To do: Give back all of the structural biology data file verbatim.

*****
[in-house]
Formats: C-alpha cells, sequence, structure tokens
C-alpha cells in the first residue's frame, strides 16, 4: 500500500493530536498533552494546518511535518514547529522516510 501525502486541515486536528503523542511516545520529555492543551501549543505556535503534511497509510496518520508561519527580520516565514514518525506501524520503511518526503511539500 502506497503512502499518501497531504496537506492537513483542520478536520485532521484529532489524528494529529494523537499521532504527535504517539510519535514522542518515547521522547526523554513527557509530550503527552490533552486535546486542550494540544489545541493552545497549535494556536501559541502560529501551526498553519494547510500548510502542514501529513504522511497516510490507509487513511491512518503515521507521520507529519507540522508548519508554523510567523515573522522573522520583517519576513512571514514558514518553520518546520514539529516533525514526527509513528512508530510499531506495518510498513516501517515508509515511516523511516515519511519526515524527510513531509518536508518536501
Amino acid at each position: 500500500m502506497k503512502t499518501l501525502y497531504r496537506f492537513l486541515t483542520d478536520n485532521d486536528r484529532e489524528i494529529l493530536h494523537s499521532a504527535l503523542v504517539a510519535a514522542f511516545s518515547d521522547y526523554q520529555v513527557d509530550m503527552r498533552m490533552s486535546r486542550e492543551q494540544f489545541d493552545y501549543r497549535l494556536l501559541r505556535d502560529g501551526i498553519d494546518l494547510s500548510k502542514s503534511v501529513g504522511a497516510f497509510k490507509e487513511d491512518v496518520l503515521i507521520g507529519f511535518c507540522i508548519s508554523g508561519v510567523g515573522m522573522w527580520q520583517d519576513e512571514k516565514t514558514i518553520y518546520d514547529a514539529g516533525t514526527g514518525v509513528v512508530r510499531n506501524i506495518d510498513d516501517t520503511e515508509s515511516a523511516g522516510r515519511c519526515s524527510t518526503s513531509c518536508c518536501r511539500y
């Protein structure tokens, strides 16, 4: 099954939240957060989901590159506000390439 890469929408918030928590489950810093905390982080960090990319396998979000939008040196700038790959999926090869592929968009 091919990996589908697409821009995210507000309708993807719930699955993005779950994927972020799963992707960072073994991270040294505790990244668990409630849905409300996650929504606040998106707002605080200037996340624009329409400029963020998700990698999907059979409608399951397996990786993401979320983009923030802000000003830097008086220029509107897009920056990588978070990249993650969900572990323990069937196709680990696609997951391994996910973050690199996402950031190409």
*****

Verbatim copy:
[in-house]
Formats: C-alpha cells, sequence, structure tokens
C-alpha cells in the first residue's frame, strides 16, 4: 500500500493530536498533552494546518511535518514547529522516510 501525502486541515486536528503523542511516545520529555492543551501549543505556535503534511497509510496518520508561519527580520516565514514518525506501524520503511518526503511539500 502506497503512502499518501497531504496537506492537513483542520478536520485532521484529532489524528494529529494523537499521532504527535504517539510519535514522542518515547521522547526523554513527557509530550503527552490533552486535546486542550494540544489545541493552545497549535494556536501559541502560529501551526498553519494547510500548510502542514501529513504522511497516510490507509487513511491512518503515521507521520507529519507540522508548519508554523510567523515573522522573522520583517519576513512571514514558514518553520518546520514539529516533525514526527509513528512508530510499531506495518510498513516501517515508509515511516523511516515519511519526515524527510513531509518536508518536501
Amino acid at each position: 500500500m502506497k503512502t499518501l501525502y497531504r496537506f492537513l486541515t483542520d478536520n485532521d486536528r484529532e489524528i494529529l493530536h494523537s499521532a504527535l503523542v504517539a510519535a514522542f511516545s518515547d521522547y526523554q520529555v513527557d509530550m503527552r498533552m490533552s486535546r486542550e492543551q494540544f489545541d493552545y501549543r497549535l494556536l501559541r505556535d502560529g501551526i498553519d494546518l494547510s500548510k502542514s503534511v501529513g504522511a497516510f497509510k490507509e487513511d491512518v496518520l503515521i507521520g507529519f511535518c507540522i508548519s508554523g508561519v510567523g515573522m522573522w527580520q520583517d519576513e512571514k516565514t514558514i518553520y518546520d514547529a514539529g516533525t514526527g514518525v509513528v512508530r510499531n506501524i506495518d510498513d516501517t520503511e515508509s515511516a523511516g522516510r515519511c519526515s524527510t518526503s513531509c518536508c518536501r511539500y
């Protein structure tokens, strides 16, 4: 099954939240957060989901590159506000390439 890469929408918030928590489950810093905390982080960090990319396998979000939008040196700038790959999926090869592929968009 091919990996589908697409821009995210507000309708993807719930699955993005779950994927972020799963992707960072073994991270040294505790990244668990409630849905409300996650929504606040998106707002605080200037996340624009329409400029963020998700990698999907059979409608399951397996990786993401979320983009923030802000000003830097008086220029509107897009920056990588978070990249993650969900572990323990069937196709680990696609997951391994996910973050690199996402950031190409």